Brooke Beilman was no stranger to speech-language pathology.
When Beilman was 16 years old, her grandmother suffered an ischemic stroke that resulted in left side paralysis, cognitive-communication deficits and a complete transformation of Activities of Daily Living (ADLs). She needed assistance with tasks such as cooking, cleaning and taking care of herself.
Because of this, Beilman was exposed to the impact that speech-language pathologists (SLPs) could make on the lives of their patients.
This experience would shape the trajectory of her career and her personal mission in life.
“To be honest, my grandma did not get evidence-based care and that’s actually what made me want to go into speech (language) pathology because I really wanted to be a patient advocate for adults with dysphasia and swallowing disorders,” Beilman said.
“I knew that therapy could be really impactful for people who’d been through similar situations to what she had been through.”
“I wanted to really help patients and families understand what their loved ones are going through and how to support them in a way that’s person-specific.”
Motivated by her grandmother’s struggles with treatment and her own determination to provide person-first, evidence-based care, Beilman knew she wanted to pursue a career in speech-language pathology from a very young age.
Growing up in a family of health care professionals, both her aunt and mother attended Missouri State University at different periods throughout their career. Beilman also received her undergraduate degree from Missouri State.
A personal approach to speech-language pathology education
Though she had several options for graduate speech-language pathology programs, Beilman ultimately decided on Missouri State because of the culture, her history with the university and her mentor/mentee relationship with Jennifer Pratt, clinical associate professor in the department of communication sciences and disorders.
“She had done everything that I aspired to be as a clinician,” Beilman said. “She really took me under her wing as an undergrad.”
While studying for her speech-language pathology master’s, Beilman was able to shape her education to suit her personal interests. “Not every program does that,” Beilman said.
She was able to tailor her externship to her areas of interest.
“Documentation is extremely crucial and that’s a huge strength, I think, of the MSU program,” she said. Beilman shared that she also appreciates the program’s focus on counseling and communication of individualized care plans, an area of practice she is very passionate about.
“MSU does a really good job of making sure that we were equipped to have those types of interactions.”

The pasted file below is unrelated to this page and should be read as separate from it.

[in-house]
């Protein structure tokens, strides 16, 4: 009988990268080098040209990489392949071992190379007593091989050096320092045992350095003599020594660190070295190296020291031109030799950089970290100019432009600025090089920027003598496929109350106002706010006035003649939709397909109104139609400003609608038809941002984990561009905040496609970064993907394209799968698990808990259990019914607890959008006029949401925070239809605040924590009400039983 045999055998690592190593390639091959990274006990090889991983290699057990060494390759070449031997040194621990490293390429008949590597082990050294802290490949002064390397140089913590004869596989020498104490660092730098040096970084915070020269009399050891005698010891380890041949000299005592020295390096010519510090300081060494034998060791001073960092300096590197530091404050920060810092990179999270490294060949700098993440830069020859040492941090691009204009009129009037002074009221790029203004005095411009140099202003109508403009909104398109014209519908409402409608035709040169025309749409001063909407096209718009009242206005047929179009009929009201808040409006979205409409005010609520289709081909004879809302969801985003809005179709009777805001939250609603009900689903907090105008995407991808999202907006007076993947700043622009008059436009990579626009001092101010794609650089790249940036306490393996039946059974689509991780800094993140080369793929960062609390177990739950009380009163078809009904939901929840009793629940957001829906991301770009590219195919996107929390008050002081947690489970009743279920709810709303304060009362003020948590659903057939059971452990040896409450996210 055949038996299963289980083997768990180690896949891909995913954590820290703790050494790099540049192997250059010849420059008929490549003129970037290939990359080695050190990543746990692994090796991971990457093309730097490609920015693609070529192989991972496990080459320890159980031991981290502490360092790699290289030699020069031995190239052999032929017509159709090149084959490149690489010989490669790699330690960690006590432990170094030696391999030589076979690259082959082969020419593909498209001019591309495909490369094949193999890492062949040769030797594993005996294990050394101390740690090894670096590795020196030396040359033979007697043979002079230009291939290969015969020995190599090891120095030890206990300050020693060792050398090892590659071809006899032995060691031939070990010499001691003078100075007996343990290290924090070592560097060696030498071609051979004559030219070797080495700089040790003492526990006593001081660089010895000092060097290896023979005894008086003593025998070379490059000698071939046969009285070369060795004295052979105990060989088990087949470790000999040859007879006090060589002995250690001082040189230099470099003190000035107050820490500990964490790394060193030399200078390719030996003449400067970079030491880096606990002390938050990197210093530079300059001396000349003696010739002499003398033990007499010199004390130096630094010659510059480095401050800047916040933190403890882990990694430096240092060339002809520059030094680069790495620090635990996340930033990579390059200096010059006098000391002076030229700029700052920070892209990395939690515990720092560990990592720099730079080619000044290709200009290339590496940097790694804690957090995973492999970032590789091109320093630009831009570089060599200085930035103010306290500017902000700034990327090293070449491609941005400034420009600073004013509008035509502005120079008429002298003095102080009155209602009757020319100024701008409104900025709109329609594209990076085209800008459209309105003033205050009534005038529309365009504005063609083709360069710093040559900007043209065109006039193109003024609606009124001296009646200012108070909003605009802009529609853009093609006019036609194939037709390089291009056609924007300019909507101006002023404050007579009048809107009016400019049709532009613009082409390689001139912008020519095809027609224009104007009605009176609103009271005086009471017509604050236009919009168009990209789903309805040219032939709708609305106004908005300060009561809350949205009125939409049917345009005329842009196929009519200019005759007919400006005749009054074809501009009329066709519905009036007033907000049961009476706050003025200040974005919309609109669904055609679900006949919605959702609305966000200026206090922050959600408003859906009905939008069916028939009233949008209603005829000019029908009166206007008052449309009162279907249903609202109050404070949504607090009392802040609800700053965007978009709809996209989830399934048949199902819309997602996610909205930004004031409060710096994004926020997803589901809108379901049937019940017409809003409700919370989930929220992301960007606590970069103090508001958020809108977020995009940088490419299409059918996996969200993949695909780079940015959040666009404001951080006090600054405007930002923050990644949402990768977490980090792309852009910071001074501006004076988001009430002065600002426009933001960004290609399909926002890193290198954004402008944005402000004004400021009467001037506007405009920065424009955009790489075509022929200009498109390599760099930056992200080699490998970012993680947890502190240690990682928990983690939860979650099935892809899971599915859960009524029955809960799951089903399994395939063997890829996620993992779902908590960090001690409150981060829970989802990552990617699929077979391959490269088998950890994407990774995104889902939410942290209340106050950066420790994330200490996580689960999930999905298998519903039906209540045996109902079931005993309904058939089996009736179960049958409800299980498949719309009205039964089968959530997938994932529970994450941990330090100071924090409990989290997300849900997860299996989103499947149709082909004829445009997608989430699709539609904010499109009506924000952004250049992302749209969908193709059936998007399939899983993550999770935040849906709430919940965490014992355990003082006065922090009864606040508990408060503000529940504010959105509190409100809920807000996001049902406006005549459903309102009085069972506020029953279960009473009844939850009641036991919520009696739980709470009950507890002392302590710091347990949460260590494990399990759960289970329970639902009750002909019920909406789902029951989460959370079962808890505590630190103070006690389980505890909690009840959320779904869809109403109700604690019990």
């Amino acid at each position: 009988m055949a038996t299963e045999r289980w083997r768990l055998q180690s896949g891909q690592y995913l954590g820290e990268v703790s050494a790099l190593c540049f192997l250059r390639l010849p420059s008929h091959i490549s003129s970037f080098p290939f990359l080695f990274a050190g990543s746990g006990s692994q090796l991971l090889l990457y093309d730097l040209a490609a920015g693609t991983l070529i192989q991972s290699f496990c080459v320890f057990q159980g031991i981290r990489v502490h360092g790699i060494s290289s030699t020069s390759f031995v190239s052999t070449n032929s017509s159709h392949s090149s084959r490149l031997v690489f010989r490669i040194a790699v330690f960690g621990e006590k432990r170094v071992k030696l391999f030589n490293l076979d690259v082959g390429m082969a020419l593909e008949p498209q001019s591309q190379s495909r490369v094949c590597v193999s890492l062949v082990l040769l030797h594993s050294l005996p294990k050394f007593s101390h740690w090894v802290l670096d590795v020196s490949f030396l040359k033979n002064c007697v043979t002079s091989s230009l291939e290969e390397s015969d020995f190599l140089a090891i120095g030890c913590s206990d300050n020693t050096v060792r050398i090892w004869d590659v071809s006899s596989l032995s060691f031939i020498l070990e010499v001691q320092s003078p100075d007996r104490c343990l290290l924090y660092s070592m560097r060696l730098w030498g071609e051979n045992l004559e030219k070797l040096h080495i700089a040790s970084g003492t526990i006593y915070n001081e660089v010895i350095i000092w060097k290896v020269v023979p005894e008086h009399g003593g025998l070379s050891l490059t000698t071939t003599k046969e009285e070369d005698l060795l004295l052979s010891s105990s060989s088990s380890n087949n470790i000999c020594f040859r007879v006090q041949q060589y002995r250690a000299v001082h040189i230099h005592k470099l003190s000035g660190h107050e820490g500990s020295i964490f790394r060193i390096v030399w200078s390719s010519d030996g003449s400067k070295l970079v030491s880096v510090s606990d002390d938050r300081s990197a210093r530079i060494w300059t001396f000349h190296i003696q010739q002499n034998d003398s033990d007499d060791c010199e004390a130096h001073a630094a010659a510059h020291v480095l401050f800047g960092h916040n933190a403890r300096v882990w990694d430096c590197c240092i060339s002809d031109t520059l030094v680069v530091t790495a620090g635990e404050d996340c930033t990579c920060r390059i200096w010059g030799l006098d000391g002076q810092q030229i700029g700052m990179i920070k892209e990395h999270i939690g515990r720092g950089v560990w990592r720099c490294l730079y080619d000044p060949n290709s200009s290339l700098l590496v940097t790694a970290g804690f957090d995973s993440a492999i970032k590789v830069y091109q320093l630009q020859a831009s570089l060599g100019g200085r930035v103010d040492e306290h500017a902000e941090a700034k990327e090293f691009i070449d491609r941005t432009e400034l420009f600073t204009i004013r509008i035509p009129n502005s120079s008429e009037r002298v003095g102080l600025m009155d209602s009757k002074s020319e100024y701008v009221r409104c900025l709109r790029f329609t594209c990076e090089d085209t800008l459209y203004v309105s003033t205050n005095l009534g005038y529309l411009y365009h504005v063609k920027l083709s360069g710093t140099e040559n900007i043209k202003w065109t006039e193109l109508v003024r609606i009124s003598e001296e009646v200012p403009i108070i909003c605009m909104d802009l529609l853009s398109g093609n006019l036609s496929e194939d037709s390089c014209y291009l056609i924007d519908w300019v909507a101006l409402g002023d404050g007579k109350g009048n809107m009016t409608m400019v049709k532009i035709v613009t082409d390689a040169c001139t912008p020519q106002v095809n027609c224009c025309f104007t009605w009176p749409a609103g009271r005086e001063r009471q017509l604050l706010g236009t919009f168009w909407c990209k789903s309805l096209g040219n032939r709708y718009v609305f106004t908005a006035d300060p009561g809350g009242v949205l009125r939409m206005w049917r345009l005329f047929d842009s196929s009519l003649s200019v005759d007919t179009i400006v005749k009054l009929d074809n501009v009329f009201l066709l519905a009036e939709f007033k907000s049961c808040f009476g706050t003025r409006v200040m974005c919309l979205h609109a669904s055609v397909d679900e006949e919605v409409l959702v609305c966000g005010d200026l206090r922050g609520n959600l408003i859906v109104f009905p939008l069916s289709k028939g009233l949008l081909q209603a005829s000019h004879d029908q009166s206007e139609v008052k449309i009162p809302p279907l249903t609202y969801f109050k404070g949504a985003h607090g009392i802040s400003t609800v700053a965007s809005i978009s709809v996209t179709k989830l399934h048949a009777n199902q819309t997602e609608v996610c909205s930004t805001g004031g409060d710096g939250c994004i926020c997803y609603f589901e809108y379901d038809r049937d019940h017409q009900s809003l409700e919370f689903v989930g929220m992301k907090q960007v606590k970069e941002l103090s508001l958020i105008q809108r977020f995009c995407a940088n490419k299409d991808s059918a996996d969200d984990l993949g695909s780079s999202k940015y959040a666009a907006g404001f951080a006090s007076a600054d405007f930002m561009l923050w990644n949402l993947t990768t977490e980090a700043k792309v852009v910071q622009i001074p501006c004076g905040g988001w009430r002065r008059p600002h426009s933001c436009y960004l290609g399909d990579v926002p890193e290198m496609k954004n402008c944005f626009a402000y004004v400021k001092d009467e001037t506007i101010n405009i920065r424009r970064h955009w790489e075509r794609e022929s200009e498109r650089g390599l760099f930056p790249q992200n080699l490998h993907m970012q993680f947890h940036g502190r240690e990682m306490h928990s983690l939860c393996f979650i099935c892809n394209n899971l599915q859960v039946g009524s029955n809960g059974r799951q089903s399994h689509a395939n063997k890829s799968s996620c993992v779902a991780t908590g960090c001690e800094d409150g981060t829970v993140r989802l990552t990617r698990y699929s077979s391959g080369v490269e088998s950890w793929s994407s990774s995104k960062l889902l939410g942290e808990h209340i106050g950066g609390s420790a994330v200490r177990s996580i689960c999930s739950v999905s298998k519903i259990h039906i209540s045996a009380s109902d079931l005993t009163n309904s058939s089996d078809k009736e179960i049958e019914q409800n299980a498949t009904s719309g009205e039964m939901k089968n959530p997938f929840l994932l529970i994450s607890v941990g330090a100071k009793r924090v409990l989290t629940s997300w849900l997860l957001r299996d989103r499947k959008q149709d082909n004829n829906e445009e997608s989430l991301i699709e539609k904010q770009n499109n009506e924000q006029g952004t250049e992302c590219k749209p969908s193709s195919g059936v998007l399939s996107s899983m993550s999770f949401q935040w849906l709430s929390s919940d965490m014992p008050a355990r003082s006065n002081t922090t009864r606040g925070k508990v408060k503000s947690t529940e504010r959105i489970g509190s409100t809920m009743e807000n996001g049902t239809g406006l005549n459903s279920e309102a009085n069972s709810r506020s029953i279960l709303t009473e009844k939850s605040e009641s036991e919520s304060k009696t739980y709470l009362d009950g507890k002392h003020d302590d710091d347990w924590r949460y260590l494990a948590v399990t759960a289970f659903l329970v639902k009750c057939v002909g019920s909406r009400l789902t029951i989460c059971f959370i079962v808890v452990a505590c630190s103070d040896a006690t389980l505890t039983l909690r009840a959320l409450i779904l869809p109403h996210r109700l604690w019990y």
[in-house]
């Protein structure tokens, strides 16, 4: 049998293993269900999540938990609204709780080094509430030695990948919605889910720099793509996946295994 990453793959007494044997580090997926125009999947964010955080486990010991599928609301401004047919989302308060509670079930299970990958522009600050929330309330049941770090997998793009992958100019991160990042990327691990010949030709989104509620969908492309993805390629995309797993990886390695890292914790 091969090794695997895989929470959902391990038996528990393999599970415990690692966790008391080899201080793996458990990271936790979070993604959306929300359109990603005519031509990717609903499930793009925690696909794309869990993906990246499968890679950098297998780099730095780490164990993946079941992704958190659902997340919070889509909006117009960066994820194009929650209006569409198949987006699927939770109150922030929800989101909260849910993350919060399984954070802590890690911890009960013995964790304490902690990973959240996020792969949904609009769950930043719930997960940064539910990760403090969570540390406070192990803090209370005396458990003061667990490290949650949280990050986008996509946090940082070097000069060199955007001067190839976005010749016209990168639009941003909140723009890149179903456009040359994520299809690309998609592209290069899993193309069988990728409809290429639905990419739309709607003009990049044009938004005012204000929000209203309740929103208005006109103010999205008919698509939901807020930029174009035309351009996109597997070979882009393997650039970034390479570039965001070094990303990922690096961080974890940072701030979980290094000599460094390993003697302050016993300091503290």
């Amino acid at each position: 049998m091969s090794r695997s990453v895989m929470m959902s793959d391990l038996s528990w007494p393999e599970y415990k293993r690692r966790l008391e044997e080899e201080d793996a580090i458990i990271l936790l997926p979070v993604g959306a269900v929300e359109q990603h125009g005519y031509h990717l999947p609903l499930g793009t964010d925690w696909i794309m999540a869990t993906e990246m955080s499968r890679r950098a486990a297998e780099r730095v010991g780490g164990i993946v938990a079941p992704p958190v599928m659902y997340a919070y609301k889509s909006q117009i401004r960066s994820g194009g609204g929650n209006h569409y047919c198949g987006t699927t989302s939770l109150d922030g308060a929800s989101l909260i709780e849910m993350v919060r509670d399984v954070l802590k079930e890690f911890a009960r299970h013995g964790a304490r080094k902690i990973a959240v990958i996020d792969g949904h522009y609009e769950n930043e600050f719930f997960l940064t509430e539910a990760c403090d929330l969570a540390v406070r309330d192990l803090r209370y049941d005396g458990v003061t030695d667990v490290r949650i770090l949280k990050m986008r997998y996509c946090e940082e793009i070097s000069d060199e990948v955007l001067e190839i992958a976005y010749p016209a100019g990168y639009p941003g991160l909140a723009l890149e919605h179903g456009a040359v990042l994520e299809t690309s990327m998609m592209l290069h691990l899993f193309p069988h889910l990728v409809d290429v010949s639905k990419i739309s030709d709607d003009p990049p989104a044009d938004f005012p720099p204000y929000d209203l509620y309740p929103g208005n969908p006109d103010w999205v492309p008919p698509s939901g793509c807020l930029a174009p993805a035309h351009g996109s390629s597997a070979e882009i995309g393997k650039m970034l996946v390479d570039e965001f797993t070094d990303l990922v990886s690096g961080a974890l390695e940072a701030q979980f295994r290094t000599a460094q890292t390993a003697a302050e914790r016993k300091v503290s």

What can you do as a speech-language pathologist?
Today, Beilman is pursuing a clinical doctorate in speech-language pathology at Rocky Mountain University of Health Professions. She has maintained her relationship with her mentor, Pratt.
“She’s mentoring me in my research as a doctorate student,” Beilman said.
Not only have MSU’s programs impacted the success of her career, but Beilman herself helped guide current students of the speech-language pathology program.
“I’ve been working with the directors at MSU to help support the development of the medical side of the speech-language pathology program at MSU,” Beilman said.
She has even secured externship placements and permanent positions for several students.
Since graduating in 2017, Beilman has led a full career.
Beilman’s doctoral research is focused on studying the gaps in clinical education for head and neck cancer, and developing a program to teach clinicians how to evaluate and treat people for this condition.
“The goal is that my research will show that this program improves clinician confidence,” Beilman said. “It’s basically going to be my gift to the speech pathology community that if you take this, you will feel more confident in your ability to treat these patients.”
In addition to pursuing a doctorate, she is a full-time director of marketing and communications for TIMS Medical, a medical imaging software provider.
“I’ve always used that software in my clinical practice, so (it’s a) big honor to be asked to be the director of this department which is brand new.”
Her part-time work in acute care at a local trauma center helps inform TIMS Medical of software development.
What’s more, Beilman is teaching a dysphagia course through Maryville University in St. Louis, where she is originally from.
“There’s so many different things you can do,” said Beilman, sharing that the field of speech-language pathology is quite vast. “I have friends that specialize in cough. I’ve worked on a concussion team. I’ve looked at the correlations between emotional trauma and cognitive disorders.”
“You can really have many facets in your career, as I’ve already experienced in seven years.”